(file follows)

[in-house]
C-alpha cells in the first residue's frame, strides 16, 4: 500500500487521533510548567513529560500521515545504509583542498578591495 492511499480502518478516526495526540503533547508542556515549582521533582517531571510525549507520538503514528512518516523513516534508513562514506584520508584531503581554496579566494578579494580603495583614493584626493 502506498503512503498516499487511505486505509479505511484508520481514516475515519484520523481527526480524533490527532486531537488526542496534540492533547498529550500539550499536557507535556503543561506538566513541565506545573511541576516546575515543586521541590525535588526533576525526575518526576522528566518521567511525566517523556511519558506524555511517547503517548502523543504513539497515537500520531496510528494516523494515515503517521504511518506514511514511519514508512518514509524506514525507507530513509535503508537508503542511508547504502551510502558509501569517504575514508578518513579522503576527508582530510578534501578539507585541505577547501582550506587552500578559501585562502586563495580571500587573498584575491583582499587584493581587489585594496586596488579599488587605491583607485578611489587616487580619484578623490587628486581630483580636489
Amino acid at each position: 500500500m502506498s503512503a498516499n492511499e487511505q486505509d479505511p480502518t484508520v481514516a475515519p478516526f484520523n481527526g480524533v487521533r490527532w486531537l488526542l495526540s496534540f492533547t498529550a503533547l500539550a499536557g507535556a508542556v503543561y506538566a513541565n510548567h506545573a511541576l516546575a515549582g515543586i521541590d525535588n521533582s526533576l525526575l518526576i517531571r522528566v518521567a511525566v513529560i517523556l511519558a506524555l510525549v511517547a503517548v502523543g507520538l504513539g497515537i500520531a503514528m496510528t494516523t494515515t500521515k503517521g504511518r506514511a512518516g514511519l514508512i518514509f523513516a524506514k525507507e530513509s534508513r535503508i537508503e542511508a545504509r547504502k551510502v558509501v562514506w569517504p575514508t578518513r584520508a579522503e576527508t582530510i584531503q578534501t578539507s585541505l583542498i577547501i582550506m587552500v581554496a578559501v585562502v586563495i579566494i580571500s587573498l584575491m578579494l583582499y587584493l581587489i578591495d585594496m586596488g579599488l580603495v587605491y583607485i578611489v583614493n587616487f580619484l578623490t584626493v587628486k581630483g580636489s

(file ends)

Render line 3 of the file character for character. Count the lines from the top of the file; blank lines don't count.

Amino acid at each position: 500500500m502506498s503512503a498516499n492511499e487511505q486505509d479505511p480502518t484508520v481514516a475515519p478516526f484520523n481527526g480524533v487521533r490527532w486531537l488526542l495526540s496534540f492533547t498529550a503533547l500539550a499536557g507535556a508542556v503543561y506538566a513541565n510548567h506545573a511541576l516546575a515549582g515543586i521541590d525535588n521533582s526533576l525526575l518526576i517531571r522528566v518521567a511525566v513529560i517523556l511519558a506524555l510525549v511517547a503517548v502523543g507520538l504513539g497515537i500520531a503514528m496510528t494516523t494515515t500521515k503517521g504511518r506514511a512518516g514511519l514508512i518514509f523513516a524506514k525507507e530513509s534508513r535503508i537508503e542511508a545504509r547504502k551510502v558509501v562514506w569517504p575514508t578518513r584520508a579522503e576527508t582530510i584531503q578534501t578539507s585541505l583542498i577547501i582550506m587552500v581554496a578559501v585562502v586563495i579566494i580571500s587573498l584575491m578579494l583582499y587584493l581587489i578591495d585594496m586596488g579599488l580603495v587605491y583607485i578611489v583614493n587616487f580619484l578623490t584626493v587628486k581630483g580636489s